Sometimes I feel like I was born in the wrong era because I just love old things: antiques, weathered old buildings, vintage clothing. If you can relate, then you’ll love today’s feature because we’re going to show you how to create a crackled, craggy texture on your pottery. Canadian potter Robin Hopper explains how some heating, some stretching and a little sodium silicate can transform a freshly thrown pot into what looks like a weathered antique.
There have been many times in my wheel throwing career that I have thought, “I just can’t throw large pots. I am not strong enough.” But I have learned over the years that to throw big, you don’t need brawn. You need brains!! There are tons of smart ways to approach throwing large. In today’s post, an excerpt from the May/June 2013 issue of Pottery Making Illustrated, I am sharing three great tips for throwing large from potter Claire O’Conner. – Jennifer Harnetty, editor.
In my neck of the woods, it’s the time of year when rhubarb starts peeking up through the cold ground. So when I saw Sumi von Dassow’s article on how to make a baker for rhubarb crisp going into the March/April 2013 issue of Pottery Making Illustrated, I knew I had to share it. In this post, Sumi demonstrates how she makes her lovely square baking dishes (that are great for any type of baked dessert – not just rhubarb!). Plus she shares a recipe for rhubarb crisp from the lovely Sarah Jaeger! – Jennifer Harnetty editor.
Throwing large bowls has been something that has dogged me for quite some time. There’s a certain size bowl that I just cannot seem to get past and while it’s ample, it is not necessarily what I would call large.
So I really like Martina Lantin’s bowl making process, which literally turns the typical bowl making technique on its head. In today’s post, Martina shares her upside-down bowl technique. Not only does this technique make larger bowls more achievable, but it opens the doors for adding gestural qualities as well. – Jennifer Harnetty, editor.
The cereal bowl selection at my house consists mainly of all of my reject bowls from over the years. It’s a motley crew of old, wonky pieces that make me want to reach for the nearest sledgehammer every time I open the cupboard. So I am on a mission: to replace them with more recent work that is finally feeling a bit more resolved and successful. So since I am bowl obsessed, I thought I would share an inspirational bowl video. In this clip, an excerpt from her DVD Creating Curves with Clay (which is now available ad a digital download!), Martha Grover demonstrates how she dresses up a basic ice cream or cereal bowl with curves inspired by orchids and flowing dresses. Enjoy!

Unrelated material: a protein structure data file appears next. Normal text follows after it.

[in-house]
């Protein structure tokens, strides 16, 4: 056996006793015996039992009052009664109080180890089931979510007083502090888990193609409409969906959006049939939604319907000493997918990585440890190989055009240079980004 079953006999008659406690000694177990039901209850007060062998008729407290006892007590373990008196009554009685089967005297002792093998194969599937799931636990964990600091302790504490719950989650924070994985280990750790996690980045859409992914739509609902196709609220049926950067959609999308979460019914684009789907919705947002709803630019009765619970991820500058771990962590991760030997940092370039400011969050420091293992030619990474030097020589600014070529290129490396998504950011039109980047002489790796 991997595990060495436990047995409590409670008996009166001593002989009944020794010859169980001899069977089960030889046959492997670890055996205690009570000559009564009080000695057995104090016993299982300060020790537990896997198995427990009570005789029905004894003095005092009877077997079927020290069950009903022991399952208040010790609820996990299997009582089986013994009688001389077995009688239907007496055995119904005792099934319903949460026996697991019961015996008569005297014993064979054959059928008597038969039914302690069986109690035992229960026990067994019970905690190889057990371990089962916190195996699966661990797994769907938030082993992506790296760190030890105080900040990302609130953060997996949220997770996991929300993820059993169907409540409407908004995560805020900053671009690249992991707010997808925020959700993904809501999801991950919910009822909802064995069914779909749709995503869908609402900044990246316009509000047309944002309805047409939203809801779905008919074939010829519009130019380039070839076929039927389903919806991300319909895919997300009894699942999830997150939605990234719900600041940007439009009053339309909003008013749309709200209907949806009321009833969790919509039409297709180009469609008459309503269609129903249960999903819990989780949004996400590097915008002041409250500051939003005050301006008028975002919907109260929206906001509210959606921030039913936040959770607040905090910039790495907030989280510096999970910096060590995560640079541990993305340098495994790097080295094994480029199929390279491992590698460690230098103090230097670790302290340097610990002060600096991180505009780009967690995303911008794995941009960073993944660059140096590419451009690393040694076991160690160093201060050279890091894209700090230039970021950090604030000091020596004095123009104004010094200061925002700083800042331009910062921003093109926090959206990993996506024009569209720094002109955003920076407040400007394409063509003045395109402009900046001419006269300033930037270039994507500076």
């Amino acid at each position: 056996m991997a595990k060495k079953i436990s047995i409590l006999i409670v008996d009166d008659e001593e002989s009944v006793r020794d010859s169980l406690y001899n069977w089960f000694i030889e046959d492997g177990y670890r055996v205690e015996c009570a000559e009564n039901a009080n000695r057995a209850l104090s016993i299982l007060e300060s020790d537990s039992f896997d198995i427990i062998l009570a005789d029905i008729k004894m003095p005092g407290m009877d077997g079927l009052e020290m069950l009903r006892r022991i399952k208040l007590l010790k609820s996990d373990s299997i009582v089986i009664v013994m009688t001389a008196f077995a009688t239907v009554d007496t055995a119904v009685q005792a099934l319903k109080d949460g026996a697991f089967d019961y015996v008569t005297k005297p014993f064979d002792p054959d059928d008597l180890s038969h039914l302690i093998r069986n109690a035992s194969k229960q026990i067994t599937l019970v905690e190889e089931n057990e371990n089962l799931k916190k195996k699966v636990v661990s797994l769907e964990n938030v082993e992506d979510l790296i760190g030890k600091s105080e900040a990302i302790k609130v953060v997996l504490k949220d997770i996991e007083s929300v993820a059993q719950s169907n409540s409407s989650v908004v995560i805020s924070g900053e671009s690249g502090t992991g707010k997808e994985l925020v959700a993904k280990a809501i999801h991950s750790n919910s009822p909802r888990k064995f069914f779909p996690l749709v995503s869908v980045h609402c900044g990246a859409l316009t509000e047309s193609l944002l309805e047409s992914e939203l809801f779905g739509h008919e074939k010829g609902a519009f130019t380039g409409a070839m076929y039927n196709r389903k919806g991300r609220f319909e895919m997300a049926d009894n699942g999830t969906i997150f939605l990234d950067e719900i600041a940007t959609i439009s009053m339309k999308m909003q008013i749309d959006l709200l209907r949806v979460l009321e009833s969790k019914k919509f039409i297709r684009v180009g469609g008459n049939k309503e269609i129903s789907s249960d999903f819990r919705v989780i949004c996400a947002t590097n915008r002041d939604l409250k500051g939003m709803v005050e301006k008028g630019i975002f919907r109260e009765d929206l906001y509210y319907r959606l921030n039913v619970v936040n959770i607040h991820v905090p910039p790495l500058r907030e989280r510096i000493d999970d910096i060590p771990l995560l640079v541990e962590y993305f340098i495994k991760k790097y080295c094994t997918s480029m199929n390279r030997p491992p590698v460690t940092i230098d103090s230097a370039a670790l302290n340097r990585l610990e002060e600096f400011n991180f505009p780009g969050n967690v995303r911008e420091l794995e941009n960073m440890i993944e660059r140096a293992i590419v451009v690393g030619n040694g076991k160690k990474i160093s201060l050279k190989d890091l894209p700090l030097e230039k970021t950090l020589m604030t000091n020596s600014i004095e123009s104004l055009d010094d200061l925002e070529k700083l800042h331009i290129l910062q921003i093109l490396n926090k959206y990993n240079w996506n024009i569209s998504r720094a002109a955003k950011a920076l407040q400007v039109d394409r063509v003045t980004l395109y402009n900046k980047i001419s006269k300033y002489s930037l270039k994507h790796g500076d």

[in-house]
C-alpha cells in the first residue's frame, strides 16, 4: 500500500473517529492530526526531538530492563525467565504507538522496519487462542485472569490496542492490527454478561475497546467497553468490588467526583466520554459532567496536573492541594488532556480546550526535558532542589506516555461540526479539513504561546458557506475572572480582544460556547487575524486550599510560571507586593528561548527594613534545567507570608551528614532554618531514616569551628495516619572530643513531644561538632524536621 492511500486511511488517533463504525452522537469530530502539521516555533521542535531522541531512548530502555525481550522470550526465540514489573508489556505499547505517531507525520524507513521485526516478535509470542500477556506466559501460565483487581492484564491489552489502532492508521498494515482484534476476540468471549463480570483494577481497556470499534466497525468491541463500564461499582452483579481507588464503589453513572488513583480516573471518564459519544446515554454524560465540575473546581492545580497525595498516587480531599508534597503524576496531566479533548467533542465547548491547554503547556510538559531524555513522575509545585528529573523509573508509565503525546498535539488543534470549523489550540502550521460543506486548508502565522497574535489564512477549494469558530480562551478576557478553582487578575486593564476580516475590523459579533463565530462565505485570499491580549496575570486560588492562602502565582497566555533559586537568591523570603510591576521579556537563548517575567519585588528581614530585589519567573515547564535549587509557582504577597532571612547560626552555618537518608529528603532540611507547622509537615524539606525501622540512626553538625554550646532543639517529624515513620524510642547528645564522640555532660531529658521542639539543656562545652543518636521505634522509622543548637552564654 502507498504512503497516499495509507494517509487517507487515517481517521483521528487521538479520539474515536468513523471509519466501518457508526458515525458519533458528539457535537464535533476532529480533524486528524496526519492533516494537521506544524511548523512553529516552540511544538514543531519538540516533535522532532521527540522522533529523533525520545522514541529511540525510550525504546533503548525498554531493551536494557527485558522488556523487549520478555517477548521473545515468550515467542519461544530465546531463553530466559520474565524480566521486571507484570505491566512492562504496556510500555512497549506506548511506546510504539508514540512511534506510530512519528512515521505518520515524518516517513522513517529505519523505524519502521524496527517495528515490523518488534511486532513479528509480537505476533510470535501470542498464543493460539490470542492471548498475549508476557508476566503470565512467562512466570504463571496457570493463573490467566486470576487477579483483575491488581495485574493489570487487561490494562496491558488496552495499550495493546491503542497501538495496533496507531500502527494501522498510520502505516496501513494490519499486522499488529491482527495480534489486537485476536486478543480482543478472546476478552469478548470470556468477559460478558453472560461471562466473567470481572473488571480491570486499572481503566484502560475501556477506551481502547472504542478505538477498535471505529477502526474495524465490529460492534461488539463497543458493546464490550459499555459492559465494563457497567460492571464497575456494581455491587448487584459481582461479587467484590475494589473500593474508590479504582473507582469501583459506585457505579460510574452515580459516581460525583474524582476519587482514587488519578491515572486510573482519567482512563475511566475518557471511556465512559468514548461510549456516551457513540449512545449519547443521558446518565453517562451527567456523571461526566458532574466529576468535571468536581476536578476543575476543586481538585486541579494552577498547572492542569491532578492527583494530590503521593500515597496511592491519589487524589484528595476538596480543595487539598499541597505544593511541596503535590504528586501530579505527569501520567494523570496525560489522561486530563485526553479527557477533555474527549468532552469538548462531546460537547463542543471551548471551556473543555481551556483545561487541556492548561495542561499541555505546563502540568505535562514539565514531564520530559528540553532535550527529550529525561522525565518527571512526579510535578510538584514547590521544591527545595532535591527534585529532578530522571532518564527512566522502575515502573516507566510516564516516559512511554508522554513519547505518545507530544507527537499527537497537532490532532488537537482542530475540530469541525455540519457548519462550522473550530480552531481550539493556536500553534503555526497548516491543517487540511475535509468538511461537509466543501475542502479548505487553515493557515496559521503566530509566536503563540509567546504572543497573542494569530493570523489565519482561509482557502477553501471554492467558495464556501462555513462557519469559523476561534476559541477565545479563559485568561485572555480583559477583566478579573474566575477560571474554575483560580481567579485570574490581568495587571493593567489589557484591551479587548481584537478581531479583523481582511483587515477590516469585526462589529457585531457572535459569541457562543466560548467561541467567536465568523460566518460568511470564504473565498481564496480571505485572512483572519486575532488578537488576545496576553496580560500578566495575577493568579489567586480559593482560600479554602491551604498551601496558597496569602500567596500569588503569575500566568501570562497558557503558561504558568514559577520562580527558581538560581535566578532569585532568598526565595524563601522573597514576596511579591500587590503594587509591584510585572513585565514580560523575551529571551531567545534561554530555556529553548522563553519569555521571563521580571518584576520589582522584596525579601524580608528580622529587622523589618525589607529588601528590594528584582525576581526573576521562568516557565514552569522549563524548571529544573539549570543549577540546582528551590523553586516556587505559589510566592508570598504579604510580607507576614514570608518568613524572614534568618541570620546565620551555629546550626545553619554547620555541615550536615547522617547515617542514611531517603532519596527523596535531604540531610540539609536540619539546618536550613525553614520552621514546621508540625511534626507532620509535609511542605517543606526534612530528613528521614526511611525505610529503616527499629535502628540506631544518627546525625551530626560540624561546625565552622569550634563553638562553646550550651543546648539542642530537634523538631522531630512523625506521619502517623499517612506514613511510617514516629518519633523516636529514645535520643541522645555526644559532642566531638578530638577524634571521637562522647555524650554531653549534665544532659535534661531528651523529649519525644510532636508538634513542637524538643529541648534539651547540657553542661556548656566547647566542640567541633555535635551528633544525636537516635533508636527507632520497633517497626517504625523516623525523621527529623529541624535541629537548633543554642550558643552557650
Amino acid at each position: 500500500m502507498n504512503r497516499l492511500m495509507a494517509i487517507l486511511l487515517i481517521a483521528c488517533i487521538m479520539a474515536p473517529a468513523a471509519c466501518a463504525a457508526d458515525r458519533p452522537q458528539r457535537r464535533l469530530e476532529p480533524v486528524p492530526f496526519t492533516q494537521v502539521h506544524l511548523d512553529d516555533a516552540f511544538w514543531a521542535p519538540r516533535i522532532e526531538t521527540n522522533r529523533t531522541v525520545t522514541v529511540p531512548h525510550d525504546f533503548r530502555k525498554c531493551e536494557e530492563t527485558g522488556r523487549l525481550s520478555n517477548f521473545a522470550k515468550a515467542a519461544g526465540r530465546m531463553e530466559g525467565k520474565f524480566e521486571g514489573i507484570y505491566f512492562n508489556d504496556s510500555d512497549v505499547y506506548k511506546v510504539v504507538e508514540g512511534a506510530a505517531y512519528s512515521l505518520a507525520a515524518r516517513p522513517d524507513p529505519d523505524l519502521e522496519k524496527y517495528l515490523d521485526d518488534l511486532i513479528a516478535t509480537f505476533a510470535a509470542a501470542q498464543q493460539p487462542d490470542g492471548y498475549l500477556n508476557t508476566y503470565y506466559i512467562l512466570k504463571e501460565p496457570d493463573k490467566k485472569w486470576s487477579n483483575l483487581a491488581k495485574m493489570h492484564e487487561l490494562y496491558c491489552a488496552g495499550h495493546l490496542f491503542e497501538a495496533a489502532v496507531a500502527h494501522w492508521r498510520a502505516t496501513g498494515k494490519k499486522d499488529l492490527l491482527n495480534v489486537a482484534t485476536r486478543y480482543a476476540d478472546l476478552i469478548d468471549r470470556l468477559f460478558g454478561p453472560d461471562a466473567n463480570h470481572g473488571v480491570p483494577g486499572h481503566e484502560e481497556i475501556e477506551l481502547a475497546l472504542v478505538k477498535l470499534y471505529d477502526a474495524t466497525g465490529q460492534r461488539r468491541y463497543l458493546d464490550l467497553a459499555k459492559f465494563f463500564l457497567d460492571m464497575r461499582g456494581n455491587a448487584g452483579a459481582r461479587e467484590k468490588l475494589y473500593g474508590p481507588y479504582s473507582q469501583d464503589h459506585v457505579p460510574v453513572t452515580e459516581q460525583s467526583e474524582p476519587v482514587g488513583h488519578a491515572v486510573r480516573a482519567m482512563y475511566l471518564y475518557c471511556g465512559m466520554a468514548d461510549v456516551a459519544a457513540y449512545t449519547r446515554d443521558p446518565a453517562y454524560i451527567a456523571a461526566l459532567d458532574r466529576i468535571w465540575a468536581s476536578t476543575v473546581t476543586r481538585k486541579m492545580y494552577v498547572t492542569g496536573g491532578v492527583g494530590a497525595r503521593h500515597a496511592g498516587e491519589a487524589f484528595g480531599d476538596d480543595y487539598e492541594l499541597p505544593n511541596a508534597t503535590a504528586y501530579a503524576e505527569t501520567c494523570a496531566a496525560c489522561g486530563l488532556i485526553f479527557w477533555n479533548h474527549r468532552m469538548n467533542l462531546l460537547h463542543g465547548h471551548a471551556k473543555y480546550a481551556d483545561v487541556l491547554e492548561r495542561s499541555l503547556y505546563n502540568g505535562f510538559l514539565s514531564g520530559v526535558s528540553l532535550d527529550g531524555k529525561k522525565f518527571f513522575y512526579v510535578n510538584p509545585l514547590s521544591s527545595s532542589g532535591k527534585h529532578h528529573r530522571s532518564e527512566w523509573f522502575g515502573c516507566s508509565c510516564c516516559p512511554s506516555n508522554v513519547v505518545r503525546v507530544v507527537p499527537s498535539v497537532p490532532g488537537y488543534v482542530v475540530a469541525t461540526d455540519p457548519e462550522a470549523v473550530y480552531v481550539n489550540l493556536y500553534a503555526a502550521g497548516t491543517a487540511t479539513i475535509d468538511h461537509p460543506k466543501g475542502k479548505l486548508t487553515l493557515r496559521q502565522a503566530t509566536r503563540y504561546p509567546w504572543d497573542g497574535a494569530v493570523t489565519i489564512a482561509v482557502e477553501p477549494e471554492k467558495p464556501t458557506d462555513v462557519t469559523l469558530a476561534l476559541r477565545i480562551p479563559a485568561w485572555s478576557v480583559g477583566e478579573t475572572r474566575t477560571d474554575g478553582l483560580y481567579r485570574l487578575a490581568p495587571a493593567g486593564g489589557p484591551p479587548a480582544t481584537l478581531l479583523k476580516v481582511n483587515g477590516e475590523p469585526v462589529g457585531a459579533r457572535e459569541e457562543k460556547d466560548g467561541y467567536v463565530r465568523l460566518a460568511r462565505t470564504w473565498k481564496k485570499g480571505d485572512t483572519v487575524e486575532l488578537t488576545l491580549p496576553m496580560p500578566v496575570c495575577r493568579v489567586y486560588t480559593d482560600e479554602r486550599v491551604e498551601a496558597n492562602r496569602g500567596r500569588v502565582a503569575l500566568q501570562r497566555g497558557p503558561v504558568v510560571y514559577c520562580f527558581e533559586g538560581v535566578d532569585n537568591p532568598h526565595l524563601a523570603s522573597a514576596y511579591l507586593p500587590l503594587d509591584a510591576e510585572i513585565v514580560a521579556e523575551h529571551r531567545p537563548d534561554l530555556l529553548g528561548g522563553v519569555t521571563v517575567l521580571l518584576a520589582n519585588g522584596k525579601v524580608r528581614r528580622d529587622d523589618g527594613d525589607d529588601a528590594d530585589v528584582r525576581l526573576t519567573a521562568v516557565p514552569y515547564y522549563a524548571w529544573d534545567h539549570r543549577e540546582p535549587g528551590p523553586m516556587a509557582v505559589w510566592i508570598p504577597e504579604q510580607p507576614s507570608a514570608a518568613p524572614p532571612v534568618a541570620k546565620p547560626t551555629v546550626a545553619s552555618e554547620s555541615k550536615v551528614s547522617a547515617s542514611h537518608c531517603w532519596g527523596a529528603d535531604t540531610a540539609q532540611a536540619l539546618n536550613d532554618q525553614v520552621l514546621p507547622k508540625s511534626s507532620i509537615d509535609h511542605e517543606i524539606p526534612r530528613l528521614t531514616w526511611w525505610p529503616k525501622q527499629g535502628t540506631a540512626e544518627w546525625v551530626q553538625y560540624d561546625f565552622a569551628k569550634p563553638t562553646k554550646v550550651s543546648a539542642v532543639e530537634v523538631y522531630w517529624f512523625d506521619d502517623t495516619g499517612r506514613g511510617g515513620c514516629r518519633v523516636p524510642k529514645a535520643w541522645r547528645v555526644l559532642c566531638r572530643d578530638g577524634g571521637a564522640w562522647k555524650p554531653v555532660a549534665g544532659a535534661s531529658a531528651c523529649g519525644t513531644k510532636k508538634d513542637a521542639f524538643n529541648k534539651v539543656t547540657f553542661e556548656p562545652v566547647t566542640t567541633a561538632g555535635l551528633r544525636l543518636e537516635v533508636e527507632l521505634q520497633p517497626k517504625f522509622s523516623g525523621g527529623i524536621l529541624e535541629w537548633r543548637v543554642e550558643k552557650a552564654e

Altering forms is a great way to put your own personal touch on them. Jennifer Allen started her exploration of altering pots on plates and mug forms.
In today’s post, an excerpt from her new video Darted and Decorated: Techniques for Enhancing Form and Surface, Jen shares two altering techniques for wheel-thrown plates. – Jennifer Harnetty, editor.
Paul Linhares was introduced to paddling work when watching Yixing teapot makers use paddles to skillfully shape clay slabs into beautiful pots. Years later when he wanted to make a bottle shaped like a fish, he remembered the Yixing potters and decided to use a paddle on his wheel thrown work.
In today’s post, an excerpt from the May/June issue of Pottery Making Illustrated, Paul shares his techniques for paddling wheel thrown forms into shapes that are perfect fur surface decoration. – Jennifer Harnetty, editor.
I have tried many different approaches to throwing bowls, but until filming Lisa Orr’s video (which makes its debut today!), I had never thought to throw a bowl in a bisque mold. Lisa uses this technique so that she can carve low-relief decoration into the mold, which then shows up on the outside of the bowl she makes. To better explain, here’s today’s clip of Lisa making the mold and then throwing a bowl in it. I can’t wait to play around with this idea. Hope you like it as much as I do! – Jennifer Harnetty, editor.
Shana Salaff prefers to design new forms by cutting and pasting components and playing around until she arrives at a form she likes. Sometimes she even goes back to shapes that she thinks she is too comfortable with and deliberately messes with them to see what happens.
This playful approach helped her to develop her “Cut-Rim Plates.” In today’s post, Shana explains how she cuts a wheel-thrown plate into a square and then uses the scraps to create a fresh and interesting rim.–Jennifer Harnetty, editor.